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An Old-School Media Titan Pushes Aside an Upstart

Mr. Kilar, 50, fashioned himself as a disrupter inclined to break with the status quo in the pursuit of innovation. He became the chief executive of WarnerMedia in April 2020. He previously had started a video streaming company called Vessel and had managed Hulu, where he gained a reputation for thwarting the desires of the entrenched media executives overseeing the company.

HBO Max made a lackluster debut just two months after his arrival at WarnerMedia. By August, Mr. Kilar dismissed Bob Greenblatt and Kevin Reilly, two longtime television executives who were in charge of the streaming service’s programming. Mr. Kilar also laid off some 1,000 employees.

Those inside the company credit Mr. Kilar with two important decisions that have better positioned the company in the current media climate. He oriented all the divisions around HBO Max. He also hammered on the importance of making HBO Max a global streaming service, accelerating its rollout. HBO Max is set to expand into Latin America and the Caribbean next month. The European launch is scheduled for later this year.

But now the television veterans are in control.

Mr. Zaslav has run Discovery since 2007. He started his media career in 1989 at NBC, ultimately helping to create cable networks like CNBC and MSNBC and expanding USA and Bravo around the world. Known for celebrity-strewn parties at his East Hampton, N.Y., estate, Mr. Zaslav has long been one of the highest-paid chief executives in media. Last year, his compensation totaled $37.7 million. In 2018, when he signed a new contract, he received more than $100 million in Discovery stock.

Richard Gelfond, the chief executive of Imax, predicted in a CNBC interview that Mr. Zaslav would bring a “diplomatic soft touch” to WarnerMedia’s shifting movie releasing strategy. “He’s been an innovator, but he knows how to do it within the confines of the existing system,” Mr. Gelfond said.

Pulling strings in the background, per his style, will be Mr. Malone.

Nicknamed the “cable cowboy,” in part because his base of operation is in Colorado, Mr. Malone, 80, is the consummate deal maker. Mr. Zaslav in Monday’s call described him as “a teacher, and a best friend and really a father to me.” He has a reputation for putting together complex transactions that limit his tax exposure. He began amassing his fortune in 1973 when he took over Tele-Communications Inc., an almost-bankrupt cable company that he grew and then sold to AT&T in 1998 for $32 billion. A subsidiary, Liberty Media, was spun off into its own entity with Mr. Malone at the helm.

Liberty holds significant stakes in a variety of entertainment companies, including Discovery, the Atlanta Braves and SiriusXM. The company purchased Formula One racing in 2016 for $4.4 billion. And in 2017, Discovery purchased Scripps Network Interactive for $11.9 billion, which added HGTV, Travel Channel and Food Network to its media arsenal.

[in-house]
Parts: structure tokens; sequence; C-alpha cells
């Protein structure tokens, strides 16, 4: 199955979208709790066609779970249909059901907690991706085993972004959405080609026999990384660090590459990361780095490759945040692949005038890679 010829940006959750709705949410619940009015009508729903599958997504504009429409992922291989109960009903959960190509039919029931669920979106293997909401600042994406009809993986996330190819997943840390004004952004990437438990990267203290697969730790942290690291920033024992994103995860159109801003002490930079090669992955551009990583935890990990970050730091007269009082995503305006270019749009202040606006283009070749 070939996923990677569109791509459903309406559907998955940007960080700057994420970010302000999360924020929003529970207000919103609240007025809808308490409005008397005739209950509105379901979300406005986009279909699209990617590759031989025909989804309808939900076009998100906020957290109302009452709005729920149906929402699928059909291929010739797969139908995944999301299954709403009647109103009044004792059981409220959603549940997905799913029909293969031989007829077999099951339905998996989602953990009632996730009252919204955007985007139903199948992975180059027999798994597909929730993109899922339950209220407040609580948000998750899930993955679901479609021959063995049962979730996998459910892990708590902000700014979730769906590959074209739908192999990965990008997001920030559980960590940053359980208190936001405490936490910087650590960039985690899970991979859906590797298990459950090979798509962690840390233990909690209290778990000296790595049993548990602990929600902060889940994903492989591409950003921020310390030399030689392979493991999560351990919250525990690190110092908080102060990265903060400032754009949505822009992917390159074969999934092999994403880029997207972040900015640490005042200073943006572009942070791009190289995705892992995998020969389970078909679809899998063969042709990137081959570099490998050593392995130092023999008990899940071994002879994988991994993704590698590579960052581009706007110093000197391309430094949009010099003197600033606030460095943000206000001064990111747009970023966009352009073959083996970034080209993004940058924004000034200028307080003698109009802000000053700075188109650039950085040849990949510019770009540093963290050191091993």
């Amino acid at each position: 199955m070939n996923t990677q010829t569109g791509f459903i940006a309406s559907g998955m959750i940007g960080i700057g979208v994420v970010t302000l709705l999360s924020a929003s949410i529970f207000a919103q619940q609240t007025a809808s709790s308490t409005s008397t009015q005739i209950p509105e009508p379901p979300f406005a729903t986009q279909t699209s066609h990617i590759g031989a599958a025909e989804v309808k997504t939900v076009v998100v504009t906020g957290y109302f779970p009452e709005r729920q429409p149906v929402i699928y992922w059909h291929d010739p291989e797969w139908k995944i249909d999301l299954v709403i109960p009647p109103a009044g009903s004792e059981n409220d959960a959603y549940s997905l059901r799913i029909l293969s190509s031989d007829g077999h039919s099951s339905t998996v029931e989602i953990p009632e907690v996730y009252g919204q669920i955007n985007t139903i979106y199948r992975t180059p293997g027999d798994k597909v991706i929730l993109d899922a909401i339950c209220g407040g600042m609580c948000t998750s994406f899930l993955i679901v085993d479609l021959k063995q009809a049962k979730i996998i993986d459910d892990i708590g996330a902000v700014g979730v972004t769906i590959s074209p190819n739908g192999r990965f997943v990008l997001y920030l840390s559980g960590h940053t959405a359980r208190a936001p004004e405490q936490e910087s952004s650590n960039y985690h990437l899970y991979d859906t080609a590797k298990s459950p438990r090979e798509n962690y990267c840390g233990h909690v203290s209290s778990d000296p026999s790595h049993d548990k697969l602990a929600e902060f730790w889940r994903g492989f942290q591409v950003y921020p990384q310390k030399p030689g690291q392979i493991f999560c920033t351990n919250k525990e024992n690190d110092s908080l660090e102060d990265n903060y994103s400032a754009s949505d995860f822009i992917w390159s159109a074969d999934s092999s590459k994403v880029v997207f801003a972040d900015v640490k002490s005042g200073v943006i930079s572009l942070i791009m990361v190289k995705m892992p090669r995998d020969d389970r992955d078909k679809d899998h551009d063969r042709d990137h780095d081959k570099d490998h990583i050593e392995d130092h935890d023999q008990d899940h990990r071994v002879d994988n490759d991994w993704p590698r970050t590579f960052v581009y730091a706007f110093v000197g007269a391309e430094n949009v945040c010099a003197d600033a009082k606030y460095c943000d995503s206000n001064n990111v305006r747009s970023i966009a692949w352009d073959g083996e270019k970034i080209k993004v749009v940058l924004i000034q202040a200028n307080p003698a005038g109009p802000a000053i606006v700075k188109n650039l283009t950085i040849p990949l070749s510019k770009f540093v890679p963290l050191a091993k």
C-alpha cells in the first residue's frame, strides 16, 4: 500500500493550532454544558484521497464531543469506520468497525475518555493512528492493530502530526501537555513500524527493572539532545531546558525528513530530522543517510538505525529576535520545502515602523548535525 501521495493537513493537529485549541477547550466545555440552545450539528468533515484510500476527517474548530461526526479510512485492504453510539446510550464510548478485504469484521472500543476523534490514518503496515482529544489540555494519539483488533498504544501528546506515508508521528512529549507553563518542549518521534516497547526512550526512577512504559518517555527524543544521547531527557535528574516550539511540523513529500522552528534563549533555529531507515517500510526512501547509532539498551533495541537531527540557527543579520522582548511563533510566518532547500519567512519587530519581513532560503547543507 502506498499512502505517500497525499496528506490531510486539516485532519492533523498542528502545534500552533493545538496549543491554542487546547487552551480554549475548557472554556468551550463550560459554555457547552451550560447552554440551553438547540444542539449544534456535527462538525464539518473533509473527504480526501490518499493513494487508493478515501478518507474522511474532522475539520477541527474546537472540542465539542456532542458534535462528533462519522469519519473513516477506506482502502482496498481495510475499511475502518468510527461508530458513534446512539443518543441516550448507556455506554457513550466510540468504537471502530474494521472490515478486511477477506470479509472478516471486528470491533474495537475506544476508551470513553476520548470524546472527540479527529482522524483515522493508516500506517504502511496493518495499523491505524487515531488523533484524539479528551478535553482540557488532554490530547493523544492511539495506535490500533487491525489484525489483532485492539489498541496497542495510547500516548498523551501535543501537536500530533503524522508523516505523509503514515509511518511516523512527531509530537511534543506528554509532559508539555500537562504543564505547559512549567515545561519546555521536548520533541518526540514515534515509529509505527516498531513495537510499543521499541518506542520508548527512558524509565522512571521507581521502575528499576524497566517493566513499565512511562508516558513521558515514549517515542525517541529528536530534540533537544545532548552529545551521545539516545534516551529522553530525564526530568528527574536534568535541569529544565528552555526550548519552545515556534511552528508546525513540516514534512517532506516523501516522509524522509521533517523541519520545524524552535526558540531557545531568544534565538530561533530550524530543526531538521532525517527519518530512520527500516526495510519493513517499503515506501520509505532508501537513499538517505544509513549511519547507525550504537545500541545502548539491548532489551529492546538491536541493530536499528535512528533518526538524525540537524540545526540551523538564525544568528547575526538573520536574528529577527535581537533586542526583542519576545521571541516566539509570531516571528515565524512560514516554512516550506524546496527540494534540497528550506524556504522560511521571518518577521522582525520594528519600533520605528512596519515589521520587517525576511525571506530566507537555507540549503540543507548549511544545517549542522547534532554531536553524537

In 2019, after selling his shares of Lionsgate, Mr. Malone increased his ownership of Discovery, purchasing $75 million of additional shares for a total 23 percent stake.

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The Best Movies and TV Shows New to Netflix, Amazon and Stan in Australia in May

MAY 7

Produced by Tina Fey and Robert Carlock and created by Meredith Scardino — a team that has collaborated before on “Unbreakable Kimmy Schmidt,” “Mr. Mayor” and “Saturday Night Live” — the sitcom “Girls5eva” is about a formerly popular 1990s girl group that attempts a comeback. The band is played by a mix of real-life comedians and musicians: Sara Bareilles, Renée Elise Goldsberry, Paula Pell and Busy Philipps. Expect plenty of jokes about ageism and sexism in the music industry, cushioned by the kind of goofy absurdism common to Fey and Carlock’s comedy.

MAY 14

Whether or not you’re a fan of Formula One auto racing, you can learn a lot from this gripping 2010 documentary about Ayrton Senna, a Brazilian driver who fought against an establishment that resisted his more aggressive, daring approach. The director Asif Kapadia (who later won an Oscar for his equally thorough and compelling Amy Winehouse documentary, “Amy”) here combines exciting archival footage with some fascinating history lessons, detailing the ways that traditionalists and bureaucrats sometimes suppress innovation and stifle competition.

MAY 27

The final season of this soapy drama will wrap up the sometimes triumphant and sometimes troubling stories of three millennial ladies: the soul-baring journalist Jane Sloan (Katie Stevens), the social media influencer Kat Edison (Aisha Dee) and the aspiring fashion designer Sutton Brady (Meghann Fahy). It might also reveal the fate of the once-indomitable women’s magazine they’ve all worked for. Over the course of its first four years, “The Bold Type” evolved from being a portrait of a generation to becoming an unusually plugged-in (if somewhat fantastical) commentary on the state of modern media. It has also featured fantastic performances from its three leads, whose powerful presence in these roles will be missed.

Also arriving: “My War on Drugs” (May 3), “Basketball: A Love Story” Season 1 (May 5), “Belushi” (May 6),“Bloods” (May 6), “The Flood” (May 6), “Lassie” (May 6), “Pinocchio” (May 11), “Domina” (May 15), “The Lost Kingdom of the Black Pharaohs” (May 12), “Liar” Season 2 (May 15), “Generation Gifted” Seasons 1-3 (May 19), “Battle of the Sexes” (May 22), “Fighters” (May 23), “Black Monday” Season 3 (May 24), “You Cannot Kill David Arquette” (May 25), “Deep Water” Season 1 (May 26), “Endangered Wildlife Sanctuary” (May 27), “Madagascar: A Little Wild” (May 28), “Venus and Serena” (May 29).

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